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What is Kennel Cough in Dogs? Symptoms, Treatment & Prevention

What is Kennel Cough in Dogs? Symptoms, Treatment & Prevention

If your dog visits social settings such as the groomers or kennel often then you know that they can easily pick up illnesses like kennel cough from other dogs at the facility. In this blog, our Charlotte vets talk about the spread of kennel cough, what the symptoms are and how it can be treated and prevented.

Kennel Cough in Dogs: What is it?

Canine Infectious Tracheobronchitis, commonly referred to as kennel cough, is a respiratory disease that is often found in dogs. Usually, kennel cough is caused by the bacteria Bordetella bronchiseptica and the canine parainfluenza virus that attacks the lining of a dog's respiratory tract resulting in irritation and inflammation. For otherwise healthy dogs, this condition generally isn't serious, however, it can cause more serious secondary infections in geriatric dogs, young puppies, or dogs that have a weakened immune system.

This illness gets its name due to the fact that it is highly contagious and frequently gets spread in social settings such as the dog kennel. When an infected dog coughs they spread the illness via tiny droplets that fly through the air and can sit on objects until another dog inhales or ingests them. This can be through direct contact with the infected dog or through contact with objects that the infected droplets have landed on such as dog toys, bowls, cages, or blankets.

What are the symptoms of kennel cough in dogs?

The most common symptom of kennel cough is a cough that sounds a little like a goose or that your dog has something stuck in their throat. Other symptoms of kennel cough in dogs could include a lack of energy, a mild fever, sneezing, a runny nose, and a lack of appetite.

Any dogs showing the symptoms of kennel cough should be isolated and you should call your vet to determine the next steps.

This condition is incredibly contagious. If your pooch is otherwise healthy and only exhibiting mild symptoms, your vet may suggest keeping them isolated from other pets and providing your pet with several days' rest as you keep an eye on their symptoms.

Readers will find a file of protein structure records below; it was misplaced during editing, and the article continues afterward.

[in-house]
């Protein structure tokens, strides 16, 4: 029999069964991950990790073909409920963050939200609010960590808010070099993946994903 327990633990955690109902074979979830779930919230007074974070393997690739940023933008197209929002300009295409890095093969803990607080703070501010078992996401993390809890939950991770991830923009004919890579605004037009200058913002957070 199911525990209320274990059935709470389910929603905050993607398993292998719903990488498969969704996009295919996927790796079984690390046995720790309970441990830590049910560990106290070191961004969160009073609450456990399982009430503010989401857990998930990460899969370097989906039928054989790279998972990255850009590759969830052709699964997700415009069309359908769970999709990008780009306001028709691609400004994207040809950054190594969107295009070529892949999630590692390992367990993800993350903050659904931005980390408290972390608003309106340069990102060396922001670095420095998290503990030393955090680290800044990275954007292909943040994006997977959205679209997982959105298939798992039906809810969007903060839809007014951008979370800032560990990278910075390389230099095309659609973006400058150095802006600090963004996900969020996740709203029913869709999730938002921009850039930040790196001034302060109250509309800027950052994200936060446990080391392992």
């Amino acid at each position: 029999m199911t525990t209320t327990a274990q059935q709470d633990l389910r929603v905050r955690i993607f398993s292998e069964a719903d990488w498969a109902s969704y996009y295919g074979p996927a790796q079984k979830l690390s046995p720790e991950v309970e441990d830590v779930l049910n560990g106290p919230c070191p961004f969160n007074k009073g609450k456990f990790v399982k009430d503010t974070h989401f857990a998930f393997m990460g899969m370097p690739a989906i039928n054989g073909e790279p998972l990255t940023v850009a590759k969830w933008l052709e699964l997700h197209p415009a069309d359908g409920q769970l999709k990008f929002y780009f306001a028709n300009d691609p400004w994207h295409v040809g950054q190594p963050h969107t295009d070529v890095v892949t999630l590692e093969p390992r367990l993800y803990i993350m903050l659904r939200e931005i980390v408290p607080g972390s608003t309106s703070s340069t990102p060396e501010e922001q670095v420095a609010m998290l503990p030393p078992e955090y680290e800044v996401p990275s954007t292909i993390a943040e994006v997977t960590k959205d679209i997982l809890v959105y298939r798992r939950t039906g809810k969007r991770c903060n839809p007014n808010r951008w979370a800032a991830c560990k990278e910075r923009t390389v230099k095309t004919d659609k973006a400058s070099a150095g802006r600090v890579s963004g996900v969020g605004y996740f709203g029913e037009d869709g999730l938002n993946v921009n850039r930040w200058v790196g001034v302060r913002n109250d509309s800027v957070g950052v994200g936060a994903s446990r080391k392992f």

Although, if your dog has more severe symptoms your vet might ask you to bring them into the office so they can be examined.

How will your dog be diagnosed if they have kennel cough?

Kennel cough does not have a specific test to diagnose the condition, instead, they will use the process of elimination. Several more serious conditions share the symptoms of kennel cough, as such your vet will examine your pet for signs of collapsing trachea, heartworm disease, bronchitis, asthma, cancer, heart disease, and more. Coughing can also be a sign of canine distemper virus or canine influenza virus.

Your vet will use the lifestyle of your dog along with their current symptoms to determine if kennel cough might be the culprit.

What are the treatment options for kennel cough in dogs?

If your dog is a healthy adult then they will likely be instructed to keep your dog comfortable and isolated and allow the illness to run its course.

Are your dog's symptoms more severe? Your veterinarian might prescribe antibiotics to help prevent secondary infections or cough suppressants to give your pooch a bit of relief from the continuous coughing.

As your dog recovers, it's best to avoid the use of neck collars and use a body harness instead when you are taking them for walks. You might also want to run a humidifier in rooms where your dog spends most of their time because it could help alleviate their symptoms.

It generally takes one or two weeks for dogs to recover from kennel cough. If your canine companion's symptoms continue for longer than this it's essential to schedule a follow-up appointment with your vet. Sometimes, kennel cough can result in pneumonia.

Is it possible to prevent dogs from contracting kennel cough?

If you bring frequently bring your dog to places they will socialize such as the park, kennel or groomers then you should consider having them vaccinated against kennel cough. The kennel cough vaccine is commonly known as the Bordetella vaccination. While this vaccine could help prevent kennel cough it doesn't offer 100% prevention because kennel cough could be caused by various pathogens.

Three forms of the vaccine are available injection, nasal mist, and oral medication. If the kennel cough vaccine is recommended for your pet, your veterinarian will choose the most appropriate form.

Note: The advice provided in this post is intended for informational purposes and does not constitute medical advice regarding pets. Please make an appointment with your vet for an accurate diagnosis of your pet's condition.

Is your dog showing the symptoms of kennel cough? Contact our Charlotte vets to schedule an appointment today.

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